Event Title

Future directions of international environmental science and conservation curricula

Start Date

10-8-2010 1:30 PM

End Date

10-8-2010 3:00 PM

Description

Less than twenty years ago most universities in the United States did not offer environmental science curricula, rather most colleges offered the biology major as the primary vehicle through which the life sciences were studied. However, as we enter into the second decade of the 21st century, a fundamental shift has occurred in the offerings universities provide regarding the life sciences. As evidenced by 2010 university course catalogs, the Environmental Science major has become ubiquitous throughout most U.S. universities and has become a primary life science major. This rapid, fundamental change, due to a host of factors, in offerings in the life sciences has permanently altered the way in which natural resources are studied and perceived in academia. Such a shift in focus, from the examination of the basic sciences such as Biology to the proliferation of studying the life sciences in an applied capacity such as that of Environmental Science, has precipitated a change in the principal subject matter that is focused upon in the life sciences curricula. It is probable that this shift will continue as society and the natural resource base face major challenges. This paper will discuss changes in environmental science curricula and potential directions for its future in general and in the international context.

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Aug 10th, 1:30 PM Aug 10th, 3:00 PM

Future directions of international environmental science and conservation curricula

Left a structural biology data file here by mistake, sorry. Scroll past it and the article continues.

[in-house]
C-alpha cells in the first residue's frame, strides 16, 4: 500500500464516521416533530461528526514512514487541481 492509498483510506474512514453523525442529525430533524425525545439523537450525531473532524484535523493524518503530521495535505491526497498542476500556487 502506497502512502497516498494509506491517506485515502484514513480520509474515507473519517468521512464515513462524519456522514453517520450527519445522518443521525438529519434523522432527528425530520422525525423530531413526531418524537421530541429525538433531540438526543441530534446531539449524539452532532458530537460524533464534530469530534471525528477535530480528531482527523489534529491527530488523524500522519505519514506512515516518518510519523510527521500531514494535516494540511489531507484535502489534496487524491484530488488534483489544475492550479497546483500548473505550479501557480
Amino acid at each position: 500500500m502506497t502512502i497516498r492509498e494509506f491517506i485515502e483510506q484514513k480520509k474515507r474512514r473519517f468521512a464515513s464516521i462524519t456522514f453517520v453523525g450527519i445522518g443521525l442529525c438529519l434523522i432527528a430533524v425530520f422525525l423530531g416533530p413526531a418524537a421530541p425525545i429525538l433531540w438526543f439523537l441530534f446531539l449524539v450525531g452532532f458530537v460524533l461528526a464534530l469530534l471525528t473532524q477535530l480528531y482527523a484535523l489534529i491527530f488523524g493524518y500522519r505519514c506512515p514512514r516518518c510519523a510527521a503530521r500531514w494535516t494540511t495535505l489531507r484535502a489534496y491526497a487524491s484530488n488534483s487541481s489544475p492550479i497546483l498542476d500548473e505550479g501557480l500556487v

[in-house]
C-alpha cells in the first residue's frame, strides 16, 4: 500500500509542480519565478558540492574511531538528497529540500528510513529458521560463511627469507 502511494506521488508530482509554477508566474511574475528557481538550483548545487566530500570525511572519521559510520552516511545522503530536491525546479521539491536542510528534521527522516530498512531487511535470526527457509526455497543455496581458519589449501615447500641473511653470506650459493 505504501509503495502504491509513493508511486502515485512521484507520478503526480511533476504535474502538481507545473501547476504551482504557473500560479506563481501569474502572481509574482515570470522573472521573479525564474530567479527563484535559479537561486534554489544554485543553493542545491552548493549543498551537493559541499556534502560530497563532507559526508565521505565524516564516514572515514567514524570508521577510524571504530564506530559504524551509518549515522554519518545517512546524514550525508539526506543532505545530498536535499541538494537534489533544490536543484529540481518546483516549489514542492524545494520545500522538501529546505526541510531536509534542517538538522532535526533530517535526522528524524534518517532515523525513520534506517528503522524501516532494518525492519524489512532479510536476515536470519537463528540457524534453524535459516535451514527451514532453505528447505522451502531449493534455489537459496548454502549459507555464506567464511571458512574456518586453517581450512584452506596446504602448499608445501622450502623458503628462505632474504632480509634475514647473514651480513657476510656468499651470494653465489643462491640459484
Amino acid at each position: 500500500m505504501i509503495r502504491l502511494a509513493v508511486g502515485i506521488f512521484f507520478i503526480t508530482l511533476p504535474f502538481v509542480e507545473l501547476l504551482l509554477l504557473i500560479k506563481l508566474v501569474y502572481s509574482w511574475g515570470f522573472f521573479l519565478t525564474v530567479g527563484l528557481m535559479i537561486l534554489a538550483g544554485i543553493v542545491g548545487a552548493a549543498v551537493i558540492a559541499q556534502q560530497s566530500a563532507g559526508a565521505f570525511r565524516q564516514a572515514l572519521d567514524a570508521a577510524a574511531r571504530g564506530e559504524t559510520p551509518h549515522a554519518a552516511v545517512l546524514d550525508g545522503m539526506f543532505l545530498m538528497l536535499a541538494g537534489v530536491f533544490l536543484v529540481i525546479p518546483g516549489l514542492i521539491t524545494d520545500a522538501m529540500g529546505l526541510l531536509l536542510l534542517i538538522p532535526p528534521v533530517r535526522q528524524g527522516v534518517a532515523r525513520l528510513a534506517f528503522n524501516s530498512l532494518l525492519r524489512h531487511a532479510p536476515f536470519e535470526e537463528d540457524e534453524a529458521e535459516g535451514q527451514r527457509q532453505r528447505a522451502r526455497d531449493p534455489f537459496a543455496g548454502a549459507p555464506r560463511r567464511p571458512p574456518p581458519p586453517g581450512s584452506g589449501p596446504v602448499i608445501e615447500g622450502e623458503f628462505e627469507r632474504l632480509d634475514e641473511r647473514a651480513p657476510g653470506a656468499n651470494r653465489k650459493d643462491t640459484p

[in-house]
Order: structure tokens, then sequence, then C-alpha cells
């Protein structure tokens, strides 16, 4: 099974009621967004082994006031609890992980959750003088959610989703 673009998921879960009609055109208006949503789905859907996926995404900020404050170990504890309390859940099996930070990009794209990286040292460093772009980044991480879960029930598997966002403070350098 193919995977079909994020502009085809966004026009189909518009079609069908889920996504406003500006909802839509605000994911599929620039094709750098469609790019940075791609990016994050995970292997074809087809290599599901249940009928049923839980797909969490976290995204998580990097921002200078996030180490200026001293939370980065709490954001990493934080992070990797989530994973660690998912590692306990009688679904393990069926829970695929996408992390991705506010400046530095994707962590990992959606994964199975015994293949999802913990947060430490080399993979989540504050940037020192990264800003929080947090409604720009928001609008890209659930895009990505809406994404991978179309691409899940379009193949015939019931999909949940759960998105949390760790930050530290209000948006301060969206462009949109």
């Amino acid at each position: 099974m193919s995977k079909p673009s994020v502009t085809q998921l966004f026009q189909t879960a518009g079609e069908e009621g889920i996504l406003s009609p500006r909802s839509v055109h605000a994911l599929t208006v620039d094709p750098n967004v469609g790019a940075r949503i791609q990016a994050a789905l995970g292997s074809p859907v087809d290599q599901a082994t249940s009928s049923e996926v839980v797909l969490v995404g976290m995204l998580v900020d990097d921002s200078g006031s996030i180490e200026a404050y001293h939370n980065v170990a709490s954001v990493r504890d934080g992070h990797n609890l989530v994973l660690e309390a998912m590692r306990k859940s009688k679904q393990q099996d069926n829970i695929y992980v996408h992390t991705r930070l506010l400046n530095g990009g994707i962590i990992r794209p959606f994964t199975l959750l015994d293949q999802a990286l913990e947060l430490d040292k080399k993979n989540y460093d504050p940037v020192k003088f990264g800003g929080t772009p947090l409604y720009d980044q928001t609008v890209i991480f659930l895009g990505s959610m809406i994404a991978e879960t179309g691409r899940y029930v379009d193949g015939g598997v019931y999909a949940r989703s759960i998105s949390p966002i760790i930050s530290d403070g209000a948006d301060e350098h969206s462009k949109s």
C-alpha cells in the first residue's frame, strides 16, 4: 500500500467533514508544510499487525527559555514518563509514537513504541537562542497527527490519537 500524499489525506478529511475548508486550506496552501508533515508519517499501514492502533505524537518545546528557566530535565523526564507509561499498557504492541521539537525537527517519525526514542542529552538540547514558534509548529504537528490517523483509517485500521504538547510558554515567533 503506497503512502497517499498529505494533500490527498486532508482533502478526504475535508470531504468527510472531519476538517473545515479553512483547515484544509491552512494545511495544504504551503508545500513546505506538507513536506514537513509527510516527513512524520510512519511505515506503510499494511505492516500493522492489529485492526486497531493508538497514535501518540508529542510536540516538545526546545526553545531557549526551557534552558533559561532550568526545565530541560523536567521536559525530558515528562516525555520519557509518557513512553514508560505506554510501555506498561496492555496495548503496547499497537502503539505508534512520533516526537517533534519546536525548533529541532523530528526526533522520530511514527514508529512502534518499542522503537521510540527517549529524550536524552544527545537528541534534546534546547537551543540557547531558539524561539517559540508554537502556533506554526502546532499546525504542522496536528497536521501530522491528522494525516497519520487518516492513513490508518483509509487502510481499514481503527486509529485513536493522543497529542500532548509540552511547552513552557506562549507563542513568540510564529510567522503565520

Less than twenty years ago most universities in the United States did not offer environmental science curricula, rather most colleges offered the biology major as the primary vehicle through which the life sciences were studied. However, as we enter into the second decade of the 21st century, a fundamental shift has occurred in the offerings universities provide regarding the life sciences. As evidenced by 2010 university course catalogs, the Environmental Science major has become ubiquitous throughout most U.S. universities and has become a primary life science major. This rapid, fundamental change, due to a host of factors, in offerings in the life sciences has permanently altered the way in which natural resources are studied and perceived in academia. Such a shift in focus, from the examination of the basic sciences such as Biology to the proliferation of studying the life sciences in an applied capacity such as that of Environmental Science, has precipitated a change in the principal subject matter that is focused upon in the life sciences curricula. It is probable that this shift will continue as society and the natural resource base face major challenges. This paper will discuss changes in environmental science curricula and potential directions for its future in general and in the international context.